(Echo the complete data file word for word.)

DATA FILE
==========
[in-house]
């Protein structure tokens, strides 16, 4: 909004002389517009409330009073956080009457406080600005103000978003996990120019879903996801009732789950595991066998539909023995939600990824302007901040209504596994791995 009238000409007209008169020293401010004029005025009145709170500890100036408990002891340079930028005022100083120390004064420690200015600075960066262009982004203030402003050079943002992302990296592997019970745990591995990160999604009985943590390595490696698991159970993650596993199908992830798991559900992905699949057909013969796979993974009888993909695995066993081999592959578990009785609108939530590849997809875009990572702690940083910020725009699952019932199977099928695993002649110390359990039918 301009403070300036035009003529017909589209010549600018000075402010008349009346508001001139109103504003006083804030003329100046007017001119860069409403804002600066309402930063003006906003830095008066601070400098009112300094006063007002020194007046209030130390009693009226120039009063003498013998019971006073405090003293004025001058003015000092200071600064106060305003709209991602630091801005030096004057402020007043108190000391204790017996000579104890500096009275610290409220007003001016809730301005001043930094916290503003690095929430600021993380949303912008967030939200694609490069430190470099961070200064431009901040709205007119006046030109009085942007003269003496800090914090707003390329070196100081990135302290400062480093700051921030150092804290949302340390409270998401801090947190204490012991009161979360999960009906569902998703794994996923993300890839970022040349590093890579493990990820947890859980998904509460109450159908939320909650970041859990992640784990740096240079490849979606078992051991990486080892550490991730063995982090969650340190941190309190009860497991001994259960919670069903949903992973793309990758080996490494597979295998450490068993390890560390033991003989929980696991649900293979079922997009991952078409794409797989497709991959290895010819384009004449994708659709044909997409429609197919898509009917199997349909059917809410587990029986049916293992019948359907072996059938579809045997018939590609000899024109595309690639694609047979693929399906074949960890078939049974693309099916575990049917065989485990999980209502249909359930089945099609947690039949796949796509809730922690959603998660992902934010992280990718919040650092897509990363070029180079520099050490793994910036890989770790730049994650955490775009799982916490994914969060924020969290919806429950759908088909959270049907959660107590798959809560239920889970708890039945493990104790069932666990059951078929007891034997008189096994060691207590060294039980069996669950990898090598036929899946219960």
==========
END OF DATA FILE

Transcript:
[in-house]
């Protein structure tokens, strides 16, 4: 909004002389517009409330009073956080009457406080600005103000978003996990120019879903996801009732789950595991066998539909023995939600990824302007901040209504596994791995 009238000409007209008169020293401010004029005025009145709170500890100036408990002891340079930028005022100083120390004064420690200015600075960066262009982004203030402003050079943002992302990296592997019970745990591995990160999604009985943590390595490696698991159970993650596993199908992830798991559900992905699949057909013969796979993974009888993909695995066993081999592959578990009785609108939530590849997809875009990572702690940083910020725009699952019932199977099928695993002649110390359990039918 301009403070300036035009003529017909589209010549600018000075402010008349009346508001001139109103504003006083804030003329100046007017001119860069409403804002600066309402930063003006906003830095008066601070400098009112300094006063007002020194007046209030130390009693009226120039009063003498013998019971006073405090003293004025001058003015000092200071600064106060305003709209991602630091801005030096004057402020007043108190000391204790017996000579104890500096009275610290409220007003001016809730301005001043930094916290503003690095929430600021993380949303912008967030939200694609490069430190470099961070200064431009901040709205007119006046030109009085942007003269003496800090914090707003390329070196100081990135302290400062480093700051921030150092804290949302340390409270998401801090947190204490012991009161979360999960009906569902998703794994996923993300890839970022040349590093890579493990990820947890859980998904509460109450159908939320909650970041859990992640784990740096240079490849979606078992051991990486080892550490991730063995982090969650340190941190309190009860497991001994259960919670069903949903992973793309990758080996490494597979295998450490068993390890560390033991003989929980696991649900293979079922997009991952078409794409797989497709991959290895010819384009004449994708659709044909997409429609197919898509009917199997349909059917809410587990029986049916293992019948359907072996059938579809045997018939590609000899024109595309690639694609047979693929399906074949960890078939049974693309099916575990049917065989485990999980209502249909359930089945099609947690039949796949796509809730922690959603998660992902934010992280990718919040650092897509990363070029180079520099050490793994910036890989770790730049994650955490775009799982916490994914969060924020969290919806429950759908088909959270049907959660107590798959809560239920889970708890039945493990104790069932666990059951078929007891034997008189096994060691207590060294039980069996669950990898090598036929899946219960």